Team puts forth ideas on the nature of dark matter

February 6, 2019, Kazan Federal University
Dark matter map of KiDS survey region (region G12). Credit: KiDS survey

Dark energy and dark matter comprise 96 percent of the total mass of the universe. Two main hypotheses about the nature of dark matter are presently debated. One posits that dark matter consists of massive compact halo objects; the other ascribes this property to weakly interacting mass particles.

Professor Alexander Balakin and Ph.D. candidate Dmitry Groshev support the second viewpoint, but note that it's probable that comprises axions, pseudo-Goldstone bosons capable of interacting with photons.

Dmitry Groshev says, "The interesting trait of axion electrodynamics is that modified electromagnetism equations allow for the existence of effects that would not be possible in the classic Faraday-Maxwell theory. One such effect is the emergence of axion dyons, objects with parallel radially oriented electric and magnetic fields."

Dyon magnetospheres can exhibit the Pannekoek-Rosseland effect. The essence of the phenomenon is that spatial distribution of electric charges happens in equilibrium isothermal plasma under the influence of a gravitational —heavier ions with positive charges descend under the lighter electrons. This radially oriented electric field is known as the Pannekoek-Rosseland . Such a field, then, is not present in the electron-positron plasma because positive and negative charge carriers have equal masses. Axion dyons can demonstrate stratification of electron-positron plasma and specific distribution of magnetic fields.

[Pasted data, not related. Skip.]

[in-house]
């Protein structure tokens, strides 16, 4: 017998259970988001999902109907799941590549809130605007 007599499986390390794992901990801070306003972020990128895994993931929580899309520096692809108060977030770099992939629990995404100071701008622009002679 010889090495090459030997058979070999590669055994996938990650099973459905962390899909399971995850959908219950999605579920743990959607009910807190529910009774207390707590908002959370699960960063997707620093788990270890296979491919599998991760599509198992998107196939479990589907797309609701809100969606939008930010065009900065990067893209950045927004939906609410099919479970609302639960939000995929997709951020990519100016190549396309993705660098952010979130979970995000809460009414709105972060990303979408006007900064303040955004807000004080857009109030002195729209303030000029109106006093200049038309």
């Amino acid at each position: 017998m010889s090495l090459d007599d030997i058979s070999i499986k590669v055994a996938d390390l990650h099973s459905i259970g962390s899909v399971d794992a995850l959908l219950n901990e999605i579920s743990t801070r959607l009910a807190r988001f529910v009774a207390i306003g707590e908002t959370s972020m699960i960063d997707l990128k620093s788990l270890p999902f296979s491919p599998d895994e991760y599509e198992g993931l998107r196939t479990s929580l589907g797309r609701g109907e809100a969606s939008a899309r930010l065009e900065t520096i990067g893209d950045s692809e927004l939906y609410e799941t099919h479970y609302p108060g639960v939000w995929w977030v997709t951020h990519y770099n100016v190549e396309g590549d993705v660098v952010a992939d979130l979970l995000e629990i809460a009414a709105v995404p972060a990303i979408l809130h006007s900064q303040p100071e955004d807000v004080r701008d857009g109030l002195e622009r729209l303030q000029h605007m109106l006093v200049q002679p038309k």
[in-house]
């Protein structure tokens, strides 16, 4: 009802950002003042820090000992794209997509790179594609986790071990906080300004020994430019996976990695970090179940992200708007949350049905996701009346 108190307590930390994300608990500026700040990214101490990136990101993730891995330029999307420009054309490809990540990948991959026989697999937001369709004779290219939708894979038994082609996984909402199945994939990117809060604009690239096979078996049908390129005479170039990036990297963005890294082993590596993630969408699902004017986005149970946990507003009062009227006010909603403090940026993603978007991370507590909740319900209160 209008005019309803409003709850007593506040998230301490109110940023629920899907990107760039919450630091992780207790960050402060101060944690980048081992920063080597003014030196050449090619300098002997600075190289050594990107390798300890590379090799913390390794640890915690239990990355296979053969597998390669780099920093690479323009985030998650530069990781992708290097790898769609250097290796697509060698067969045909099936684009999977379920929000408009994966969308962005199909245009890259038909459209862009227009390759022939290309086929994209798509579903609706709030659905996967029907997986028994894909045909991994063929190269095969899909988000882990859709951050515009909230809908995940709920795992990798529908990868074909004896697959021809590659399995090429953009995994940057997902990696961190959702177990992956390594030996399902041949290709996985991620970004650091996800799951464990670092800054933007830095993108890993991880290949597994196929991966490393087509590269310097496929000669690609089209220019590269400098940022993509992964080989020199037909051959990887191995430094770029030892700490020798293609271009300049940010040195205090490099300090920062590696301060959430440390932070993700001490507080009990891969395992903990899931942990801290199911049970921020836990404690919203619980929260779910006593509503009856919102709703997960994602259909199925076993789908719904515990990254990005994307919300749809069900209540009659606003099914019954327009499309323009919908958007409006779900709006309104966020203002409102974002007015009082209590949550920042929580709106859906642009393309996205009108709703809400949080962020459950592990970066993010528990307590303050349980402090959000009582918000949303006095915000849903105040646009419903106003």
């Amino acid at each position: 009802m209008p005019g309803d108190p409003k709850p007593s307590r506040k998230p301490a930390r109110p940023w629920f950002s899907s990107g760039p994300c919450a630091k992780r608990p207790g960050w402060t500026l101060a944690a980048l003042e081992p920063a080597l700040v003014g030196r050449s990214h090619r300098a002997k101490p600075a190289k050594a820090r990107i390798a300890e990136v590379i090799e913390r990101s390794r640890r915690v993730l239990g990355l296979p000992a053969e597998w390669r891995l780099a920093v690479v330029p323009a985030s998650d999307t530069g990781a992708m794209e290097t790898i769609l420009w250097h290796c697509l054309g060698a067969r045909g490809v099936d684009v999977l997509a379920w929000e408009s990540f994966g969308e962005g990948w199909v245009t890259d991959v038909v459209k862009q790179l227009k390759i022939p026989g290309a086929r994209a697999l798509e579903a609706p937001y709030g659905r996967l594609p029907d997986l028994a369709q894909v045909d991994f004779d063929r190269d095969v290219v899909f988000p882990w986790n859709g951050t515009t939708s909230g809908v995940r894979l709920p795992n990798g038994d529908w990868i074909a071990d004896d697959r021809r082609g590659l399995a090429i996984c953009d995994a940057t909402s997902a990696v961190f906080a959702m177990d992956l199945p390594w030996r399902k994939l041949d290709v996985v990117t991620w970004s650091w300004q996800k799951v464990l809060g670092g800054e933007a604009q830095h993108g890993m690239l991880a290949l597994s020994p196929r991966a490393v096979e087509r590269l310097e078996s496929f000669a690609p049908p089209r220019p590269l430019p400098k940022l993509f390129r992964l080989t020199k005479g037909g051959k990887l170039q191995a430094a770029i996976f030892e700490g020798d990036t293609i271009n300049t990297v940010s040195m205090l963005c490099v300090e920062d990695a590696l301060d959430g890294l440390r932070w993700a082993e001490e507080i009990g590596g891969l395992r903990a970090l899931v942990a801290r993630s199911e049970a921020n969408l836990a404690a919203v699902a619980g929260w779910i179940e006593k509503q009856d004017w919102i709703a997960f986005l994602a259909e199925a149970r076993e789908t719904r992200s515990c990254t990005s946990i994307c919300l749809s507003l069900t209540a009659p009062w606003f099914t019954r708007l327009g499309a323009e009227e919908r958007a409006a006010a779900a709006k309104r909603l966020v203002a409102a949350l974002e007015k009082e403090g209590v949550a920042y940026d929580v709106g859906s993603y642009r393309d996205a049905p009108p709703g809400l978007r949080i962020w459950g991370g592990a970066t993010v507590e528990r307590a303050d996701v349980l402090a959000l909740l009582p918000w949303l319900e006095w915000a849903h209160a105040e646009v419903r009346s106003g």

"We are currently directing our efforts at formulating concrete proposals for astrophysicists to help them find traces of axions in star plasma, and possibly, decipher one of the most important riddles of the modern space research—identifying the particles that comprise dark matter," concludes Professor Balakin.

Explore further: Physicist suggests new experiments could make or break axion as dark matter theory

More information: Alexander B. Balakin et al, Polarization and stratification of axionically active plasma in a dyon magnetosphere, Physical Review D (2019). DOI: 10.1103/PhysRevD.99.023006

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Bob West
1 / 5 (1) Feb 06, 2019
Dark matter is a supersolid that fills empty space, strongly interacts with ordinary matter and is displaced by ordinary matter. What is referred to geometrically as curved spacetime physically exists in nature as the state of displacement of the supersolid dark matter. The state of displacement of the supersolid dark matter is gravity.

The supersolid dark matter displaced by a galaxy pushes back, causing the stars in the outer arms of the galaxy to orbit the galactic center at the rate in which they do.

Displaced supersolid dark matter is curved spacetime.